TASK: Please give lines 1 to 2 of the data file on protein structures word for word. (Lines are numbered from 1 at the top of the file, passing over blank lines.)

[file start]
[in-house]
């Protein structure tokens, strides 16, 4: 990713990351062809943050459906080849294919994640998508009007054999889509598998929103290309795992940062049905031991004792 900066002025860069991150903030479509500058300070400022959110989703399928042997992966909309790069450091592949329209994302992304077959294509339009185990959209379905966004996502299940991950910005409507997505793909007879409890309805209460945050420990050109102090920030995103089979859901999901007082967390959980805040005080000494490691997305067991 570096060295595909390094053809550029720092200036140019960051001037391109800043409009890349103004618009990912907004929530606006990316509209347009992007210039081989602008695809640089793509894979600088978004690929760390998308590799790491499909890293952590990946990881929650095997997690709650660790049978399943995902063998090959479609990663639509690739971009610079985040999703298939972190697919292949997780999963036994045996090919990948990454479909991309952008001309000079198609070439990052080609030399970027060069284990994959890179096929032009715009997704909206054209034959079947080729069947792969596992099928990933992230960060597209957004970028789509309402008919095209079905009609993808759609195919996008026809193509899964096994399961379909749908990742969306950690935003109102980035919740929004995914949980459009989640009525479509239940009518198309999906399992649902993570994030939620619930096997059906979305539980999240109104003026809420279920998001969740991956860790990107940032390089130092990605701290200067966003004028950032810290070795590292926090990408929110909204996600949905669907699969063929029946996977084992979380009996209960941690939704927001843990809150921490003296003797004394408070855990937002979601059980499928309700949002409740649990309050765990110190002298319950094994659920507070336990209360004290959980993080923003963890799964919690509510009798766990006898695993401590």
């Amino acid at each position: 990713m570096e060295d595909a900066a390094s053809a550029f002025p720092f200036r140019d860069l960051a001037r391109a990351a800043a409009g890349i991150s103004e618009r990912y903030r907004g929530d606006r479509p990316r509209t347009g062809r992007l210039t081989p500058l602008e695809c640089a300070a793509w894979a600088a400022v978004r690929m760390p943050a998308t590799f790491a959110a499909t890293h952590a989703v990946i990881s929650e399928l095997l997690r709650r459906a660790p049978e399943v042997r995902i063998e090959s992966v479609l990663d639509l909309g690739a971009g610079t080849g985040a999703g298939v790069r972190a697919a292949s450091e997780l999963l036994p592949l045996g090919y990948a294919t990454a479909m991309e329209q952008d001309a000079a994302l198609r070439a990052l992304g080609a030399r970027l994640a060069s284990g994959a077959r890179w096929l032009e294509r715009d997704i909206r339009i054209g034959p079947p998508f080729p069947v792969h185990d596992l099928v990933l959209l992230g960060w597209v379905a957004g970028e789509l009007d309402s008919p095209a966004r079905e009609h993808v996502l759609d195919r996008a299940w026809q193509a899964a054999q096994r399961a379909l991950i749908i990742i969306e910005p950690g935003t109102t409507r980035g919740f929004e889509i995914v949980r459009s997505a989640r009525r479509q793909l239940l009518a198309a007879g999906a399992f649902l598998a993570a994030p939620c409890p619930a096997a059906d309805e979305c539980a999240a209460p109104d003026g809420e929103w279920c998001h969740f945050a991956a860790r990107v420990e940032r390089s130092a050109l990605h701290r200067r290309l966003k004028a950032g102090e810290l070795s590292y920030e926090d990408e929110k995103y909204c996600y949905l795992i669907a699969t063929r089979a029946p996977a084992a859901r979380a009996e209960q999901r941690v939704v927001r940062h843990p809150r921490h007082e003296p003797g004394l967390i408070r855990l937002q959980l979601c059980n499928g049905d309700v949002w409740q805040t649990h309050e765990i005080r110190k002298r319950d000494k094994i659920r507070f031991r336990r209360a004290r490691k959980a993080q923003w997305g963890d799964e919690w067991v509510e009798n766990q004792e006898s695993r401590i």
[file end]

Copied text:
[in-house]
């Protein structure tokens, strides 16, 4: 990713990351062809943050459906080849294919994640998508009007054999889509598998929103290309795992940062049905031991004792 900066002025860069991150903030479509500058300070400022959110989703399928042997992966909309790069450091592949329209994302992304077959294509339009185990959209379905966004996502299940991950910005409507997505793909007879409890309805209460945050420990050109102090920030995103089979859901999901007082967390959980805040005080000494490691997305067991 570096060295595909390094053809550029720092200036140019960051001037391109800043409009890349103004618009990912907004929530606006990316509209347009992007210039081989602008695809640089793509894979600088978004690929760390998308590799790491499909890293952590990946990881929650095997997690709650660790049978399943995902063998090959479609990663639509690739971009610079985040999703298939972190697919292949997780999963036994045996090919990948990454479909991309952008001309000079198609070439990052080609030399970027060069284990994959890179096929032009715009997704909206054209034959079947080729069947792969596992099928990933992230960060597209957004970028789509309402008919095209079905009609993808759609195919996008026809193509899964096994399961379909749908990742969306950690935003109102980035919740929004995914949980459009989640009525479509239940009518198309999906399992649902993570994030939620619930096997059906979305539980999240109104003026809420279920998001969740991956860790990107940032390089130092990605701290200067966003004028950032810290070795590292926090990408929110909204996600949905669907699969063929029946996977084992979380009996209960941690939704927001843990809150921490003296003797004394408070855990937002979601059980499928309700949002409740649990309050765990110190002298319950094994659920507070336990209360004290959980993080923003963890799964919690509510009798766990006898695993401590």